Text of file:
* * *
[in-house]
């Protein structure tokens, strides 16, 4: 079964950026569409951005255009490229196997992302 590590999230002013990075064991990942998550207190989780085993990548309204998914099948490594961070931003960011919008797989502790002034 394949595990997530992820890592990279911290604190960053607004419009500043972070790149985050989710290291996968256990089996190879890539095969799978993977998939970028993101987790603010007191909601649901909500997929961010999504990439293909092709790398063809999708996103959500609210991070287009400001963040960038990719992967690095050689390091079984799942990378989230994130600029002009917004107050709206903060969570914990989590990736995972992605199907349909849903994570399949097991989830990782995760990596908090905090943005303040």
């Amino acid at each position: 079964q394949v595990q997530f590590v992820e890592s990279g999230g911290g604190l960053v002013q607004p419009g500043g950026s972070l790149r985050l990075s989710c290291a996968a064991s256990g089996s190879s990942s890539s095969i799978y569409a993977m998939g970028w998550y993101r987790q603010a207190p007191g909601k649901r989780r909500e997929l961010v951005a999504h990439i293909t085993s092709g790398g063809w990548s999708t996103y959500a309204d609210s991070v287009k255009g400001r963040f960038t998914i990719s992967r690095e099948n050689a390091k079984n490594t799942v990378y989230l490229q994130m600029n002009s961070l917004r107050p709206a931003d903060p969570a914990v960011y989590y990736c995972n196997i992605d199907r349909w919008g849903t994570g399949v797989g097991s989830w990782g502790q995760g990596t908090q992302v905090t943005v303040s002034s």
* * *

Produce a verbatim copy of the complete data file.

[in-house]
């Protein structure tokens, strides 16, 4: 079964950026569409951005255009490229196997992302 590590999230002013990075064991990942998550207190989780085993990548309204998914099948490594961070931003960011919008797989502790002034 394949595990997530992820890592990279911290604190960053607004419009500043972070790149985050989710290291996968256990089996190879890539095969799978993977998939970028993101987790603010007191909601649901909500997929961010999504990439293909092709790398063809999708996103959500609210991070287009400001963040960038990719992967690095050689390091079984799942990378989230994130600029002009917004107050709206903060969570914990989590990736995972992605199907349909849903994570399949097991989830990782995760990596908090905090943005303040």
């Amino acid at each position: 079964q394949v595990q997530f590590v992820e890592s990279g999230g911290g604190l960053v002013q607004p419009g500043g950026s972070l790149r985050l990075s989710c290291a996968a064991s256990g089996s190879s990942s890539s095969i799978y569409a993977m998939g970028w998550y993101r987790q603010a207190p007191g909601k649901r989780r909500e997929l961010v951005a999504h990439i293909t085993s092709g790398g063809w990548s999708t996103y959500a309204d609210s991070v287009k255009g400001r963040f960038t998914i990719s992967r690095e099948n050689a390091k079984n490594t799942v990378y989230l490229q994130m600029n002009s961070l917004r107050p709206a931003d903060p969570a914990v960011y989590y990736c995972n196997i992605d199907r349909w919008g849903t994570g399949v797989g097991s989830w990782g502790q995760g990596t908090q992302v905090t943005v303040s002034s």